Scabies can be a very uncomfortable condition. It is caused by an infestation of the skin by the human itch mite (Sarcoptes scabiei var. hominis). These mites burrow under the skin causing intense itching and a pimple-like rash. The rash can appear anywhere on the body, but is most commonly found in areas such as: Between fingers and toes, on wrists, elbows, armpits, around male genitals, buttocks, breasts and shoulder blades.
In some cases the rash may not appear for several weeks after infection. At this point symptoms will be milder than in people who have had scabies before. Scabies is spread from person to person through close physical contact or sharing clothing or bedding that has been used by someone with scabies. You can also pick up scabies from handling items that have been used by someone with scabies such as towels and toys.
Scabies is not caused by poor hygiene and is found in people of all ages and social groups. However it is more common in young children and those living in crowded conditions or where hygiene levels are low. It can be treated with medicated lotion or cream that kills the mites. The treatment needs to be repeated one week later
Scabies is a common skin condition caused by a microscopic mite, known as Sarcoptes scabiei. The mite burrows into the upper layer of the skin where it lives and lays its eggs. The most common symptoms of scabies are intense itching and a pimple-like skin rash. The scabies rash usually affects the area between your fingers and toes, the folds of your wrists, elbows and knees, around your waistline and navel, around the breasts and nipples, around male genitalia and on women’s buttocks.
Scabies is contagious and can be spread through direct, prolonged, skin-to-skin contact with an infested person or through sharing personal belongings such as clothing, towels and bedding. Scabies can also be transmitted sexually.
The severity of symptoms varies from one person to another. Some people may experience mild itching during their first infestation while others will develop more severe cases that involve intense constant itching which is worse at night. You may also develop blisters or little bumps which look like insect bites. In some cases a scabies infection can affect larger areas of your skin resulting in crusty rashes that may be filled with fluid.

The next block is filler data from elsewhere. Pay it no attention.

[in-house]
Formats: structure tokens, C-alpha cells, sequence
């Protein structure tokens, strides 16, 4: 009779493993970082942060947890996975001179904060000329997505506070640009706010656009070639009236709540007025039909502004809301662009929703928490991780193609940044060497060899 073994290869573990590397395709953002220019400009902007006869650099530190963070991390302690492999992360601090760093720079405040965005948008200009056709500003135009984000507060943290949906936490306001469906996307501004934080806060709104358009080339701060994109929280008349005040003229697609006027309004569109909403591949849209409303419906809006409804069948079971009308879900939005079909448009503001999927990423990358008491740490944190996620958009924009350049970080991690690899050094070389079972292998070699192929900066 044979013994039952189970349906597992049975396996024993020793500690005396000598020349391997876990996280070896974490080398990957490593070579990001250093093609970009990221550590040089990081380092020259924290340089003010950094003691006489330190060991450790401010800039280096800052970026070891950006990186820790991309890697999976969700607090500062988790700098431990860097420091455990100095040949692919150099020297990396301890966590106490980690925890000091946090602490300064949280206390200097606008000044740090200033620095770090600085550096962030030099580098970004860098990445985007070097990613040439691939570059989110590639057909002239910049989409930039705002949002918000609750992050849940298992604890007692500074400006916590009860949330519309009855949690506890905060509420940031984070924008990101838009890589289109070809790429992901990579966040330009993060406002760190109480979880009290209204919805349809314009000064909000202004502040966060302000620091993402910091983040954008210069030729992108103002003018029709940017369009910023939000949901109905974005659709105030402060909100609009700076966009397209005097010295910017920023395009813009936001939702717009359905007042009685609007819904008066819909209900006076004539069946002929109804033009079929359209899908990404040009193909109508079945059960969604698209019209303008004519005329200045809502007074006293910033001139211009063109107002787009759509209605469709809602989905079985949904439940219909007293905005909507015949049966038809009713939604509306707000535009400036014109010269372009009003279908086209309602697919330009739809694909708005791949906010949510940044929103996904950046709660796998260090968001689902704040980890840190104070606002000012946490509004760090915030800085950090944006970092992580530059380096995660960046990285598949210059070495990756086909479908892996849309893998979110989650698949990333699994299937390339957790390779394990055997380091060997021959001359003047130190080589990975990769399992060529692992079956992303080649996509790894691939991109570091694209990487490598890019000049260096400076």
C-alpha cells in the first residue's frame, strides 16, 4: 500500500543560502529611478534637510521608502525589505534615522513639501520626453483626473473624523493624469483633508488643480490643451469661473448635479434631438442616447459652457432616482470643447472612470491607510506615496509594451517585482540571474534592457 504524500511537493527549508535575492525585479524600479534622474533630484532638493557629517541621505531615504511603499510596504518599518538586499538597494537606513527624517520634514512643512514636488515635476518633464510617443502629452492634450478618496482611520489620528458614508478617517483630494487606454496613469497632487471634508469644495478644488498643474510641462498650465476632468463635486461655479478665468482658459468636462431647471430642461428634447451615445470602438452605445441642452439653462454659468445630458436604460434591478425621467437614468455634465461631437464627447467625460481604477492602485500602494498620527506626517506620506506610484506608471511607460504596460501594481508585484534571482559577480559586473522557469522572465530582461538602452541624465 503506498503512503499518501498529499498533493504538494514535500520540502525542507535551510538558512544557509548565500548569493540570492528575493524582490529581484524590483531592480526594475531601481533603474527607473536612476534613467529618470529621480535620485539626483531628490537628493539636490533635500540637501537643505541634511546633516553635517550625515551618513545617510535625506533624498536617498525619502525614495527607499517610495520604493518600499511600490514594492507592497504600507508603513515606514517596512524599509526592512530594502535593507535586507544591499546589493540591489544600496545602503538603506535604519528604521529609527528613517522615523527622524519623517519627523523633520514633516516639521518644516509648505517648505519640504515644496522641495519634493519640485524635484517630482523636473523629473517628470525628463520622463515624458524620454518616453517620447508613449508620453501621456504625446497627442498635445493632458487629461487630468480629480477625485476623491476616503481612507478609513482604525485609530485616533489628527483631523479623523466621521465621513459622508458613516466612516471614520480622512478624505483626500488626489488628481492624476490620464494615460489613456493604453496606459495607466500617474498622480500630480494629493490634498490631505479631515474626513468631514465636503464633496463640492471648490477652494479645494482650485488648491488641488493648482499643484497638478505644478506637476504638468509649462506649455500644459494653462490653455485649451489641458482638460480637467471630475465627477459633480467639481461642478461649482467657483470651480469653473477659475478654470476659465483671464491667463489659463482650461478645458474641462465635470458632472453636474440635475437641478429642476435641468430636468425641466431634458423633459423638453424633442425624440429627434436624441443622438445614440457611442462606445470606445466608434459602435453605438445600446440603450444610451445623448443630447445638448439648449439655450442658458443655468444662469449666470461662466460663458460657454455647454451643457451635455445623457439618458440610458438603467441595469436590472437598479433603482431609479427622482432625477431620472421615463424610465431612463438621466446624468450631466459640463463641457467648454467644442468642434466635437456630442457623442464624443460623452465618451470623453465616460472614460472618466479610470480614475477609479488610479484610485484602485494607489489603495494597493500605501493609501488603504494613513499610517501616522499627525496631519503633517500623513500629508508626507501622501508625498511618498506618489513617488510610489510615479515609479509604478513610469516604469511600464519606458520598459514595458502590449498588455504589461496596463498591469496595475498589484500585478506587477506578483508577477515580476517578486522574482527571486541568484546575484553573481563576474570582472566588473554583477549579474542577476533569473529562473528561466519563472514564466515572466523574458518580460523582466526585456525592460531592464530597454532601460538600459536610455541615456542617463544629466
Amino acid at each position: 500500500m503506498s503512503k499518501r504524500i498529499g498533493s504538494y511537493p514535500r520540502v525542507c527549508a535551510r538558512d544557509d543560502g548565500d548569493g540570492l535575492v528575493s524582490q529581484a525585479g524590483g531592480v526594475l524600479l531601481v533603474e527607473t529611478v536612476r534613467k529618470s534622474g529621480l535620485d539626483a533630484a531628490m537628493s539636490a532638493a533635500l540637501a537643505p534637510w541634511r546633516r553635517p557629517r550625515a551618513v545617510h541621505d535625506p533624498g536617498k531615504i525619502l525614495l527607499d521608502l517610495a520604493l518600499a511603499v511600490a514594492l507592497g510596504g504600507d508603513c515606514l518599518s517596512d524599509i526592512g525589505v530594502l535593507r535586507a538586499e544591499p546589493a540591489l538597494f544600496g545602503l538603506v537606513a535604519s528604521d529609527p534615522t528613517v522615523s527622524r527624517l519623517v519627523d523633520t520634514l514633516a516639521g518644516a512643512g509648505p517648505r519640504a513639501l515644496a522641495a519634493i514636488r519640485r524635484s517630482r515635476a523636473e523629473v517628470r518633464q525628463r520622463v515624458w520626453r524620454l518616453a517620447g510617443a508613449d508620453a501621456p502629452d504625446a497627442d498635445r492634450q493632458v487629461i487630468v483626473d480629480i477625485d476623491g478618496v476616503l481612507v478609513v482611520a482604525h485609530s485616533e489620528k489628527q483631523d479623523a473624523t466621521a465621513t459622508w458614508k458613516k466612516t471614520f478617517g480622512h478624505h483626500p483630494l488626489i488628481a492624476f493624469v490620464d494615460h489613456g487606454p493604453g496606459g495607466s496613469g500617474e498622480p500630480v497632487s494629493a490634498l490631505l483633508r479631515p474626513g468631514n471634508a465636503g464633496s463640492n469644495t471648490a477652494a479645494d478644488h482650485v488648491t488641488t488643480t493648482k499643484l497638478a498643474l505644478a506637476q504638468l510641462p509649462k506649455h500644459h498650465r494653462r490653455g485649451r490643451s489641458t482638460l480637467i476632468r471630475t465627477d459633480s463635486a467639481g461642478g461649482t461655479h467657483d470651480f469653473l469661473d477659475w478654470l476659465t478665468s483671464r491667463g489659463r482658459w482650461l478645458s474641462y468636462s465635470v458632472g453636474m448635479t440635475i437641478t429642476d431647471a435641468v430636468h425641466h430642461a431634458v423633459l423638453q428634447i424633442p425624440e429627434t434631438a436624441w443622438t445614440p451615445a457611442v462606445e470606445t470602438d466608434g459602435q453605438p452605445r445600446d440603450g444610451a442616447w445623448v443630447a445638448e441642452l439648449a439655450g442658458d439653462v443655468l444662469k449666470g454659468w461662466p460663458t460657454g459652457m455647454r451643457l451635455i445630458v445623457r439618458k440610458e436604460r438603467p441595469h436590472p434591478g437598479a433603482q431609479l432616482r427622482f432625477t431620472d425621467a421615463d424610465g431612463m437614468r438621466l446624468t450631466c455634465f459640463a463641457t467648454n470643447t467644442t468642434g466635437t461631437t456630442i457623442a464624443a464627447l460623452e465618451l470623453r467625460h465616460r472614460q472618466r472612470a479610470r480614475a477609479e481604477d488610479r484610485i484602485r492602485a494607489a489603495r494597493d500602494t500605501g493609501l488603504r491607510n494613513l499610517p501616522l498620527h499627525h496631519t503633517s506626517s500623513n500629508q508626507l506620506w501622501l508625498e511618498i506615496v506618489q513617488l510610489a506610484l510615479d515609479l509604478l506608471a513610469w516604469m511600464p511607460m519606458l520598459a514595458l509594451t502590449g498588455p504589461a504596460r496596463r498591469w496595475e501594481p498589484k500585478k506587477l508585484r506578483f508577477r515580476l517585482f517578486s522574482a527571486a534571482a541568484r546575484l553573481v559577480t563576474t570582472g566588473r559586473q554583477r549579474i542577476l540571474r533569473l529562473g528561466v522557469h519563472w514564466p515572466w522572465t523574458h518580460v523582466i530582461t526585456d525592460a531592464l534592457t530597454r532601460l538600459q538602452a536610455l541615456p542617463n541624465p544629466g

If you believe you have been infected with scabies then consult your
Scabies is a contagious skin condition. The scabies rash is caused by Sarcoptes scabiei, a mite that burrows into the upper layer of the skin where it lives and lays its eggs.
Symptoms appear within 2 to 6 weeks after getting infested with the scabies mite.
Scabies is highly contagious and easily passed from one person to another. Scabies can be transmitted through direct sustained skin-to-skin contact or by sharing clothes, towels, or bedding.
Scabies infestation can be treated effectively with medication prescribed by a doctor. Prescription medications include permethrin cream, crotamiton cream or lotion, and lindane, which is used less often because it may cause serious side effects, especially in people who are overweight or have certain health conditions.
Other prescription medications include ivermectin (Stromectol) and sulfur in petrolatum (Elta Tar).
Antihistamines may help to reduce itching and other symptoms associated with scabies infection.
Scabies is a contagious infestation caused by a tiny mite called Sarcoptes scabiei. The female mite burrows into the skin and lays eggs that hatch within a few days. Scabies can spread rapidly under crowded conditions where close body and skin contact is frequent.
Scabies causes an itchy rash composed of small red bumps and blisters and affects specific areas of the body. While scabies is associated with lower socioeconomic groups, anyone can get scabies. Treatment involves killing the mites and their eggs.
Scabies is a contagious condition that affects the skin. It is caused by tiny parasitic mites (Sarcoptes scabiei) that burrow into the skin and lay eggs. Scabies typically spreads through direct contact with an infected person. While scabies can affect anyone, it occurs most often in people who have a weakened immune system or who are socially disadvantaged.
Scabies can be easily treated by your doctor. However, if left untreated, scabies can cause extreme itching and secondary infections.